E. Schmidt May 06, 2012 at 12:37 PM
Michael Rhodes wrote-- >>>You are taking the ED process and the fact that it exists even though not actually used in this case as extortion and an open threat.<<< Essentially. yes. Eminent Domain was an open and ever present threat on the Clarkchester owners from 06-15-11forward (till the date they signed optional contracts) when the City Council passed the resolution which stated this: Page 2, Section 4, Article “a” of the Preliminary Funding Agreement states -- >>>“The City understands that the redevelopment project will include the construction of an approximately 120,000 square foot Wal-Mart Supercenter. The City further understands that the Company may require the use of the City’s power of eminent domain in order to assemble property within the proposed redevelopment area, and if it is required, the redevelopment agreement will allow for eminent domain…”<<< There is is in black and white--the Threat of Eminent Domain...and the fact that the City Council was willing to wield Eminent Domain on unwilling or troublesome property owners. The Threat of Eminent Domain is enough to get owners to sign when they continually lose cases where property is taken for private economic development TIF purposes. City governments are complicit--willing and eager participants--in legalized extortion. Your house or neighborhood could be next. Many, many are at risk now. Some only need zoning changes.
Michael Rhodes May 06, 2012 at 02:55 PM
Yep, I got it now. It is not the point that it was used just that it existed in the first place. Kind of like your armed robber analogy. We all are under the threat of robbery even if it isn't currently taking place. In your example I have been faced with ED before. Never thought of it as a threat myself. In my previous home there was discussion that I would lose part of my backyard to a reconfigured exit ramp. At the time they were unsure if it would be temporary or not. We never got the the discussion phase as the project was put on hold and I sold my house a few years later.
K James May 06, 2012 at 03:05 PM
Liz. I do hope the new mayor appoints you to a board! Your grasp of the information regarding this issue is ever awe-inspiring!
K James May 06, 2012 at 04:31 PM
Aww Jonathan, Had I know popcorn was involved, maybe I could have come home earlier last evening. So sorry to disappoint!
E. Schmidt May 06, 2012 at 05:02 PM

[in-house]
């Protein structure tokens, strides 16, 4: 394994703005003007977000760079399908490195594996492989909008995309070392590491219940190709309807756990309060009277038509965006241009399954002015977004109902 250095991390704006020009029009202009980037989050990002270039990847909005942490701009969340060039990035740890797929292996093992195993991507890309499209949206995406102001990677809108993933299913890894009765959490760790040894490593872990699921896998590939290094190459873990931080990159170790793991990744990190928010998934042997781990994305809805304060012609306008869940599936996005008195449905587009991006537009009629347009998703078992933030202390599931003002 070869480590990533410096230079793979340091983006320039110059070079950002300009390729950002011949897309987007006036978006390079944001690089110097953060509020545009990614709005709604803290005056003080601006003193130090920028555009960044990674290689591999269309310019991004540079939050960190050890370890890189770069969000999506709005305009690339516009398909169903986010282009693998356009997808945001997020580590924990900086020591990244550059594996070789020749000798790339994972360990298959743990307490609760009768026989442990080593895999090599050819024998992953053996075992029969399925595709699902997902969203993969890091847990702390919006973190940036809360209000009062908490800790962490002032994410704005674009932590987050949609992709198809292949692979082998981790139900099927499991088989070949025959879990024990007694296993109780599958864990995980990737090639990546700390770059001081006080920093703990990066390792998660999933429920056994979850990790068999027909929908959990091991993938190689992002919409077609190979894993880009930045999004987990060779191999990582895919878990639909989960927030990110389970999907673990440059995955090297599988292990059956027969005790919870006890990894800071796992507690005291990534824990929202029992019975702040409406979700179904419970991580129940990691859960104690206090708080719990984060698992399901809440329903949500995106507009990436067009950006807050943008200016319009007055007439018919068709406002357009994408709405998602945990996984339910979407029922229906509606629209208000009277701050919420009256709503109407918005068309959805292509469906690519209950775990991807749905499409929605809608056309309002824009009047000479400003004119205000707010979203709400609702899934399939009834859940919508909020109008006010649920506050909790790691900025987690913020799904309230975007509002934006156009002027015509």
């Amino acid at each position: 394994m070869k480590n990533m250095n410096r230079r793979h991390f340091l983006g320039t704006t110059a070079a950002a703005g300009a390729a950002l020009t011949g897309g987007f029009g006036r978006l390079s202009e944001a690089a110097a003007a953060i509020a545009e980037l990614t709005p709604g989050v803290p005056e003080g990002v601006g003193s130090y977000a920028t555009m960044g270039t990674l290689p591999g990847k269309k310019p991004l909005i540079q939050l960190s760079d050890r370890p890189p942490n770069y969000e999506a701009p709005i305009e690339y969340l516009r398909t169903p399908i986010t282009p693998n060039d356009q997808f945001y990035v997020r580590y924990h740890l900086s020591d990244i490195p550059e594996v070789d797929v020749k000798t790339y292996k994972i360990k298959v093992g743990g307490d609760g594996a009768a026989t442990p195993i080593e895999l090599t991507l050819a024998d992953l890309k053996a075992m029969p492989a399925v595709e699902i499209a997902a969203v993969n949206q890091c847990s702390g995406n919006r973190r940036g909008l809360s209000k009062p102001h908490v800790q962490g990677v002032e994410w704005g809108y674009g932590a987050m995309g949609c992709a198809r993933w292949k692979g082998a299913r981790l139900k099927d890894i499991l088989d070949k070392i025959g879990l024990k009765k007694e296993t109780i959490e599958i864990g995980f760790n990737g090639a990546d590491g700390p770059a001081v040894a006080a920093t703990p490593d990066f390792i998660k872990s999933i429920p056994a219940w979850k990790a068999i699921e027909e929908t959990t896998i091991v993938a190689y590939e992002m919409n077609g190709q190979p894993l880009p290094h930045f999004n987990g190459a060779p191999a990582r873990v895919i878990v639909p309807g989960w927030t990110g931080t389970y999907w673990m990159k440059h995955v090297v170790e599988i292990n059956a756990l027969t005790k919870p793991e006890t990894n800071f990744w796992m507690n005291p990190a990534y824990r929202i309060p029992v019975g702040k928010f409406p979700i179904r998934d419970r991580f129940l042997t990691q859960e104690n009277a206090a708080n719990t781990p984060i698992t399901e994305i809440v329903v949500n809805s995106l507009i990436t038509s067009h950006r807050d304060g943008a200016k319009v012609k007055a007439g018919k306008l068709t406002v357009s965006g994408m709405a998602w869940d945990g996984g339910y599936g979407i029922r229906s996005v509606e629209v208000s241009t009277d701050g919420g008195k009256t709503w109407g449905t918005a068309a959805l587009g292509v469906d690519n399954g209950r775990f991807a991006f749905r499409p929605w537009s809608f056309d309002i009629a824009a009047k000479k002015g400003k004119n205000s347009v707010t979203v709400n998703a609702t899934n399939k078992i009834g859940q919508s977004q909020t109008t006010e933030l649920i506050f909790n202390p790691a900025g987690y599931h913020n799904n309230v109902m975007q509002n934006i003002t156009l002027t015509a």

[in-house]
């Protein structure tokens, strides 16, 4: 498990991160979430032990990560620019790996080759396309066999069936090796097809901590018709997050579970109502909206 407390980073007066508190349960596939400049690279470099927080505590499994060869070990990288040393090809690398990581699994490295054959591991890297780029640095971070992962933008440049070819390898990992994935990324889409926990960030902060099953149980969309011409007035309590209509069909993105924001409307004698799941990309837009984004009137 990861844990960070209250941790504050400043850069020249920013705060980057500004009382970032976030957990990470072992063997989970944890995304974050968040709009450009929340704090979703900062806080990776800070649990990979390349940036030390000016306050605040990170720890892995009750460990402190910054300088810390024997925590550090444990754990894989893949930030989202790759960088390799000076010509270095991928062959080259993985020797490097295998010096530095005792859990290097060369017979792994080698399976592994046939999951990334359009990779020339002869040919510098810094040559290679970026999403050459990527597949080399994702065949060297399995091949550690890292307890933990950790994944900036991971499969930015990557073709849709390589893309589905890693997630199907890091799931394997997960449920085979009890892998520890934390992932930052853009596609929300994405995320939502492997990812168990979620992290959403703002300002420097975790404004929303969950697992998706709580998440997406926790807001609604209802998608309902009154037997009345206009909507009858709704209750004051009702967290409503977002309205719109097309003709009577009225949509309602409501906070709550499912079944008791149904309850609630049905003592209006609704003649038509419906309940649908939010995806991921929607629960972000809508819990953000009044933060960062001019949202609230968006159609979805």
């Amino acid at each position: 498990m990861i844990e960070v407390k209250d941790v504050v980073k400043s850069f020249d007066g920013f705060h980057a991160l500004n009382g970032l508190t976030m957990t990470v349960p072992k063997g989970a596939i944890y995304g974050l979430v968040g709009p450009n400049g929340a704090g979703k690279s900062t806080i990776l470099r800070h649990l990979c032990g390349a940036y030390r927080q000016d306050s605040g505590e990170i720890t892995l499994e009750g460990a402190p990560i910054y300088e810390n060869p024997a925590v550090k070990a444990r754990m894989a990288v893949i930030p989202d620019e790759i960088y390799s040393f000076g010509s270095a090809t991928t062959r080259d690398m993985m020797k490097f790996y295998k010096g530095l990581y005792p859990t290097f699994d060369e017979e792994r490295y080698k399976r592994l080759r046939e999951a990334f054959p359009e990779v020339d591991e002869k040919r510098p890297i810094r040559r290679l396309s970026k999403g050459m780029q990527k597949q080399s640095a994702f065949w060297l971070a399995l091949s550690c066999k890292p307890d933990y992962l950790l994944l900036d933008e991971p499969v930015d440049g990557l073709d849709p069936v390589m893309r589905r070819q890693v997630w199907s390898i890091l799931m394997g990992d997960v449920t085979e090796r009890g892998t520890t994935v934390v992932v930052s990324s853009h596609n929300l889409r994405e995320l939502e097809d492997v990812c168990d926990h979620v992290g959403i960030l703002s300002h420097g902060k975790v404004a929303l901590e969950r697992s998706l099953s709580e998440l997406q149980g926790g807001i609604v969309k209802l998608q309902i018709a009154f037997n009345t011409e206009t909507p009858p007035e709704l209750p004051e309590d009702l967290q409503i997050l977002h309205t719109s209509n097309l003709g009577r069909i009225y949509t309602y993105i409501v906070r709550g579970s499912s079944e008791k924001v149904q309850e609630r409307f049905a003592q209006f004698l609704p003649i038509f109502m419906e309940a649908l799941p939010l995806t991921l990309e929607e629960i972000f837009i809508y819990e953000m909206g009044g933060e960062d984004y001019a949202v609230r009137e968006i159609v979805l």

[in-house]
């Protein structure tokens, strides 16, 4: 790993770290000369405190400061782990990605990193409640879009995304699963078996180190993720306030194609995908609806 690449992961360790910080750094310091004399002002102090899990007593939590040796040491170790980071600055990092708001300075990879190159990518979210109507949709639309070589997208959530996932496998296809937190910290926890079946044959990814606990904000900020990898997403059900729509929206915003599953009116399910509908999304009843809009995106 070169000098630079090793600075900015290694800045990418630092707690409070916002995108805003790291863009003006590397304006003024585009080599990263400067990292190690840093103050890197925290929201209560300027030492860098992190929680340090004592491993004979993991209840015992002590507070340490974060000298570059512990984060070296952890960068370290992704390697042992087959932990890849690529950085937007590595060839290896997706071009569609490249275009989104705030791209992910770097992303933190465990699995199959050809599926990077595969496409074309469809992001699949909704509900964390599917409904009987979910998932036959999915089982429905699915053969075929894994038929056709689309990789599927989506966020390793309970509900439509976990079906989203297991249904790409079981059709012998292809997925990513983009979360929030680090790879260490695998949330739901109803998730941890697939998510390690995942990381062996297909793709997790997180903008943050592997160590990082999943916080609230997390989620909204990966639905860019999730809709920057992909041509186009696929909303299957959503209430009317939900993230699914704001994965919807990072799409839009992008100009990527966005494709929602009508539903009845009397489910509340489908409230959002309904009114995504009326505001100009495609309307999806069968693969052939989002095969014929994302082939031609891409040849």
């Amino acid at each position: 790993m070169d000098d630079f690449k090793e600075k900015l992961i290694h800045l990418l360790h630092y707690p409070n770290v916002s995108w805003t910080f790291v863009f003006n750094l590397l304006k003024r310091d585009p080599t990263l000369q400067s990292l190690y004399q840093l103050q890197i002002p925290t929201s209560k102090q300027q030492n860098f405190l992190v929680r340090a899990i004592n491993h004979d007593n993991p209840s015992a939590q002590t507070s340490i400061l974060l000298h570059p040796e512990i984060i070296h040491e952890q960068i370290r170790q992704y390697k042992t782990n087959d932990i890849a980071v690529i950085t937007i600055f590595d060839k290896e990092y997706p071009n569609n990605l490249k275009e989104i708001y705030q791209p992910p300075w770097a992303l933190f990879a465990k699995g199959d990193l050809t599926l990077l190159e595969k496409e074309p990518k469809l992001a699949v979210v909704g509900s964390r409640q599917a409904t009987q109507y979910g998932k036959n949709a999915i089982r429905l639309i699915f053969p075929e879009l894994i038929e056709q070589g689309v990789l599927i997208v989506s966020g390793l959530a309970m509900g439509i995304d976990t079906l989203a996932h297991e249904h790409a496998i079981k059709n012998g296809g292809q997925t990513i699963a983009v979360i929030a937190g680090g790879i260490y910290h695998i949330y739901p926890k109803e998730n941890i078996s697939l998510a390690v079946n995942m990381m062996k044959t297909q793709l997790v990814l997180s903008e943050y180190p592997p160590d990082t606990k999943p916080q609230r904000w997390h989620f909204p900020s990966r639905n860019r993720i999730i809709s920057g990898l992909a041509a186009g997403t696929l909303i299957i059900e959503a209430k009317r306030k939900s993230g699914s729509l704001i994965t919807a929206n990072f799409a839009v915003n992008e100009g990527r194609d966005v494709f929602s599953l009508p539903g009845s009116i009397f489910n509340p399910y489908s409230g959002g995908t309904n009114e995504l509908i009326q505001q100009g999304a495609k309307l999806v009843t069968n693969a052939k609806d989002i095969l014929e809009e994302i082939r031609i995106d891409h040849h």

Michael Rhodes, >>>Yep, I got it now. It is not the point that it was used just that it existed in the first place.<<< Yep. You got the gist for certain now. In your case your backyard was in danger of being taken for an exit ramp--a public good in the "more traditional use of Eminent Domain." Had the project gone through and you were unhappy with the compensation, you could have filed suit for more money and likely won, but your property would still be gone. You were smart to sell the house and get outta Dodge before they tried it again....Yikes!!! And yes, nearly every homeowner is at risk for a game of stick 'em up with the City of Ellisville and a Developer on a TIF project or reduced property values as a result of a Big Box Behemoth. Unless you are safely tucked away far back from Manchester, Clarkson and Clayton Rds., you gotta problem.
E. Schmidt May 06, 2012 at 05:10 PM
Thank you for the endorsement. I will likely decline. Many evenings per week I play Autoharp…as I am on the side of the angels. It is what all the cool, hip and modern angels play these days. Even some great old timey broads and rocker chicks played Autoharp while still alive. Mother Maybelle Carter http://larrymarder.blogspot.com/2007/09/rollicking-romp-of-tune.html Janis Joplin http://larrymarder.blogspot.com/2007/09/rollicking-romp-of-tune.html and then there’s this woman…who is just hysterical… [Note: Sensitive content. I’m not kidding.] www.youtube.com/watch?v=8ky6h2WO-BM I also play steel guitar which no angel worth their wings would ever suggest anyone listen to…much…unless they were nearly deaf and bereft of any other form of entertainment.
Rockwood 25 May 06, 2012 at 06:03 PM